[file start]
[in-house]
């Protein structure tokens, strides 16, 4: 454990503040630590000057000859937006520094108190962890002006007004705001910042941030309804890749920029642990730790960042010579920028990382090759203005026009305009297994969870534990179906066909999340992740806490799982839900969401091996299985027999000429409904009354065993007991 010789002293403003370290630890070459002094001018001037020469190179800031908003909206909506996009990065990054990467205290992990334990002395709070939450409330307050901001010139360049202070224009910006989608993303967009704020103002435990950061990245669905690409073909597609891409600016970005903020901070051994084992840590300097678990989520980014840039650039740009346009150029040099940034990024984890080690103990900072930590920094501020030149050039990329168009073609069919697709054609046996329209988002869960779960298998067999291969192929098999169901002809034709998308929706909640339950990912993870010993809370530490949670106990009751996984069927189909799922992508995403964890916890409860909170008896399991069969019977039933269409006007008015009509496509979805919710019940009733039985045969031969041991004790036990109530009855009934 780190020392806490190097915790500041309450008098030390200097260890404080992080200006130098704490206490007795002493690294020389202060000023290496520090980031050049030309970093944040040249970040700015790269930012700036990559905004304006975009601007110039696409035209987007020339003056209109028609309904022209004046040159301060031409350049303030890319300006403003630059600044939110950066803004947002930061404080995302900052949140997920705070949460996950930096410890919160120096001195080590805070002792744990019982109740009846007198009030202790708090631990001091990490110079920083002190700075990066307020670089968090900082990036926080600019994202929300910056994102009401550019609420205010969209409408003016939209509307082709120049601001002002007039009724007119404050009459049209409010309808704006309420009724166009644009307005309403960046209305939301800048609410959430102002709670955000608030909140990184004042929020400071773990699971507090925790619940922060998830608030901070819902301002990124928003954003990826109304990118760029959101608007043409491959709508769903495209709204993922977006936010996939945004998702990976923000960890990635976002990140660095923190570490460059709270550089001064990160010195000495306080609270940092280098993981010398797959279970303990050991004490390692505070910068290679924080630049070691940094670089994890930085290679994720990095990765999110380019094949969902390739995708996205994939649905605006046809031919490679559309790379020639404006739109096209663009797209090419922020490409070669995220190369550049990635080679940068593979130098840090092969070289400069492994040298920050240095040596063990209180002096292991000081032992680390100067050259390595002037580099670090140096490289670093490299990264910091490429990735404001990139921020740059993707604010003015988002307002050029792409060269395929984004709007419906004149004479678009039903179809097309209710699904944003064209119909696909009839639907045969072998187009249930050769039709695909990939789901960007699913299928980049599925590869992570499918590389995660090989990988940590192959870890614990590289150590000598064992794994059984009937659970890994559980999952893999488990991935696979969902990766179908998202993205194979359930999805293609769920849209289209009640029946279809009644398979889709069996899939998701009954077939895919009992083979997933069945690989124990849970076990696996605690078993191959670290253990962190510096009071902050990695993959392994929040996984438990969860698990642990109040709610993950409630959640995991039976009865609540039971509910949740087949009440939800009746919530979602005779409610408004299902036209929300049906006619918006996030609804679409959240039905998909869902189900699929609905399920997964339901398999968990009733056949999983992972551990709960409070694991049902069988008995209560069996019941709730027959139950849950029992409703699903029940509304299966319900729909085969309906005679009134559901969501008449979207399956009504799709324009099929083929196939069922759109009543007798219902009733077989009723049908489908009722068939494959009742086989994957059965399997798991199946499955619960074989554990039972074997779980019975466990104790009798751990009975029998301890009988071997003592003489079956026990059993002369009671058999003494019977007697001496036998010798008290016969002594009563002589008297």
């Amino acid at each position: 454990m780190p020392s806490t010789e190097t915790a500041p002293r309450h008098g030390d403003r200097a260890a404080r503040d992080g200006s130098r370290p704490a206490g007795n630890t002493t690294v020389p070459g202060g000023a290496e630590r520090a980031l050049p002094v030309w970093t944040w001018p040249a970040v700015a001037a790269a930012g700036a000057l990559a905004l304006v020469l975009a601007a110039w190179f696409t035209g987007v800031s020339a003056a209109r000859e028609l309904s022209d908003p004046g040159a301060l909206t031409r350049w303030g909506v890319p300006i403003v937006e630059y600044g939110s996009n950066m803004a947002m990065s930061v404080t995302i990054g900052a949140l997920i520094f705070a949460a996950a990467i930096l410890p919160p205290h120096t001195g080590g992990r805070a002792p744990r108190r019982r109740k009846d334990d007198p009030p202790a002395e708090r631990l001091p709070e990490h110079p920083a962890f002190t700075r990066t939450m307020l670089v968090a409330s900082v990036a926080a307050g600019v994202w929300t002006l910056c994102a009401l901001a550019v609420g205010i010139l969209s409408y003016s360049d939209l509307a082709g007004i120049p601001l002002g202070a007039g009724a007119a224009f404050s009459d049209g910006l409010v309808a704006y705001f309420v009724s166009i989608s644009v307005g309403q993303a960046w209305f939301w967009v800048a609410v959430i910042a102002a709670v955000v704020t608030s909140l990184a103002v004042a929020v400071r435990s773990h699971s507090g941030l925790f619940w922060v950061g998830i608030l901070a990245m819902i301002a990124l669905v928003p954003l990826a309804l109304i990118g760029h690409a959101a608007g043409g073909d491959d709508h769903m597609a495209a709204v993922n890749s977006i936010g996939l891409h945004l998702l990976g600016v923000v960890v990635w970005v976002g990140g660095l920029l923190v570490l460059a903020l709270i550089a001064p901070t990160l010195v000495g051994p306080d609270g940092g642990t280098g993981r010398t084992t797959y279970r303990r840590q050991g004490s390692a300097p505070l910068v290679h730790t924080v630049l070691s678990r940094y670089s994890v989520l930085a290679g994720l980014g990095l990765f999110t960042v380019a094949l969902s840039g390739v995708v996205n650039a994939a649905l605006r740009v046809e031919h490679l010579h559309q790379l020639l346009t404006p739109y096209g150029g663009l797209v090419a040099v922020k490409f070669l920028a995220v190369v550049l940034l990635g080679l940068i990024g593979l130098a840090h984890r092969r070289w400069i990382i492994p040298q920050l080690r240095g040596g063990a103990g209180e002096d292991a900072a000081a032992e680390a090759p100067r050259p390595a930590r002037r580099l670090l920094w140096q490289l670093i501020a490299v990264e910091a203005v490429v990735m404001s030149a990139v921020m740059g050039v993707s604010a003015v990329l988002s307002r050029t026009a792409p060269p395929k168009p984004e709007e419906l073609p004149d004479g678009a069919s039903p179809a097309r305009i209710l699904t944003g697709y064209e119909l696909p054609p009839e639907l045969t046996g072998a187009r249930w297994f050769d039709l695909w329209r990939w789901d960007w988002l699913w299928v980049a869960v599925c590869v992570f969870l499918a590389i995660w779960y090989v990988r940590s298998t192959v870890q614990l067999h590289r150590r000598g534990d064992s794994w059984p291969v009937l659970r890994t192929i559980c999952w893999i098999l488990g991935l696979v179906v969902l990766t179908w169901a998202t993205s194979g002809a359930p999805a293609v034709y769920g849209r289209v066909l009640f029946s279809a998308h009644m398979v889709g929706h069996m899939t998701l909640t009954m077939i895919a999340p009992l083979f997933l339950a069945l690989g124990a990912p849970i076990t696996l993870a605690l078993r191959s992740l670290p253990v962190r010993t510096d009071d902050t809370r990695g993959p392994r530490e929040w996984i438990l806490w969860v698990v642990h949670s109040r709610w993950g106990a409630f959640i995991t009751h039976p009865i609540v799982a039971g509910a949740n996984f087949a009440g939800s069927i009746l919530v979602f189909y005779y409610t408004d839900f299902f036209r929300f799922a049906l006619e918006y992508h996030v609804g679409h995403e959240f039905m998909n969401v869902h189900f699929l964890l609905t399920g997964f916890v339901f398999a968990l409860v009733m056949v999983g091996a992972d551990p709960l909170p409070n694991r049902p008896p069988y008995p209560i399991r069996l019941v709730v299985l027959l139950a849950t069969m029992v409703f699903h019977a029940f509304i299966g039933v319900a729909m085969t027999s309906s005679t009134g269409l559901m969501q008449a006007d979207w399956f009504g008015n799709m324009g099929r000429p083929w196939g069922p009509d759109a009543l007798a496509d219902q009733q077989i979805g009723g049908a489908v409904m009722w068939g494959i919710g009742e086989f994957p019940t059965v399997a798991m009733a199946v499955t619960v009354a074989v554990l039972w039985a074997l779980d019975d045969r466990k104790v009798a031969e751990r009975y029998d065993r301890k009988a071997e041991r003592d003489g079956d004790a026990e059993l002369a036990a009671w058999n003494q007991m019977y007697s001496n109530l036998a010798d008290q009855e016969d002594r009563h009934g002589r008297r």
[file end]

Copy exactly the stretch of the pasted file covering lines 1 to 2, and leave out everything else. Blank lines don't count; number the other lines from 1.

[in-house]
């Protein structure tokens, strides 16, 4: 454990503040630590000057000859937006520094108190962890002006007004705001910042941030309804890749920029642990730790960042010579920028990382090759203005026009305009297994969870534990179906066909999340992740806490799982839900969401091996299985027999000429409904009354065993007991 010789002293403003370290630890070459002094001018001037020469190179800031908003909206909506996009990065990054990467205290992990334990002395709070939450409330307050901001010139360049202070224009910006989608993303967009704020103002435990950061990245669905690409073909597609891409600016970005903020901070051994084992840590300097678990989520980014840039650039740009346009150029040099940034990024984890080690103990900072930590920094501020030149050039990329168009073609069919697709054609046996329209988002869960779960298998067999291969192929098999169901002809034709998308929706909640339950990912993870010993809370530490949670106990009751996984069927189909799922992508995403964890916890409860909170008896399991069969019977039933269409006007008015009509496509979805919710019940009733039985045969031969041991004790036990109530009855009934 780190020392806490190097915790500041309450008098030390200097260890404080992080200006130098704490206490007795002493690294020389202060000023290496520090980031050049030309970093944040040249970040700015790269930012700036990559905004304006975009601007110039696409035209987007020339003056209109028609309904022209004046040159301060031409350049303030890319300006403003630059600044939110950066803004947002930061404080995302900052949140997920705070949460996950930096410890919160120096001195080590805070002792744990019982109740009846007198009030202790708090631990001091990490110079920083002190700075990066307020670089968090900082990036926080600019994202929300910056994102009401550019609420205010969209409408003016939209509307082709120049601001002002007039009724007119404050009459049209409010309808704006309420009724166009644009307005309403960046209305939301800048609410959430102002709670955000608030909140990184004042929020400071773990699971507090925790619940922060998830608030901070819902301002990124928003954003990826109304990118760029959101608007043409491959709508769903495209709204993922977006936010996939945004998702990976923000960890990635976002990140660095923190570490460059709270550089001064990160010195000495306080609270940092280098993981010398797959279970303990050991004490390692505070910068290679924080630049070691940094670089994890930085290679994720990095990765999110380019094949969902390739995708996205994939649905605006046809031919490679559309790379020639404006739109096209663009797209090419922020490409070669995220190369550049990635080679940068593979130098840090092969070289400069492994040298920050240095040596063990209180002096292991000081032992680390100067050259390595002037580099670090140096490289670093490299990264910091490429990735404001990139921020740059993707604010003015988002307002050029792409060269395929984004709007419906004149004479678009039903179809097309209710699904944003064209119909696909009839639907045969072998187009249930050769039709695909990939789901960007699913299928980049599925590869992570499918590389995660090989990988940590192959870890614990590289150590000598064992794994059984009937659970890994559980999952893999488990991935696979969902990766179908998202993205194979359930999805293609769920849209289209009640029946279809009644398979889709069996899939998701009954077939895919009992083979997933069945690989124990849970076990696996605690078993191959670290253990962190510096009071902050990695993959392994929040996984438990969860698990642990109040709610993950409630959640995991039976009865609540039971509910949740087949009440939800009746919530979602005779409610408004299902036209929300049906006619918006996030609804679409959240039905998909869902189900699929609905399920997964339901398999968990009733056949999983992972551990709960409070694991049902069988008995209560069996019941709730027959139950849950029992409703699903029940509304299966319900729909085969309906005679009134559901969501008449979207399956009504799709324009099929083929196939069922759109009543007798219902009733077989009723049908489908009722068939494959009742086989994957059965399997798991199946499955619960074989554990039972074997779980019975466990104790009798751990009975029998301890009988071997003592003489079956026990059993002369009671058999003494019977007697001496036998010798008290016969002594009563002589008297």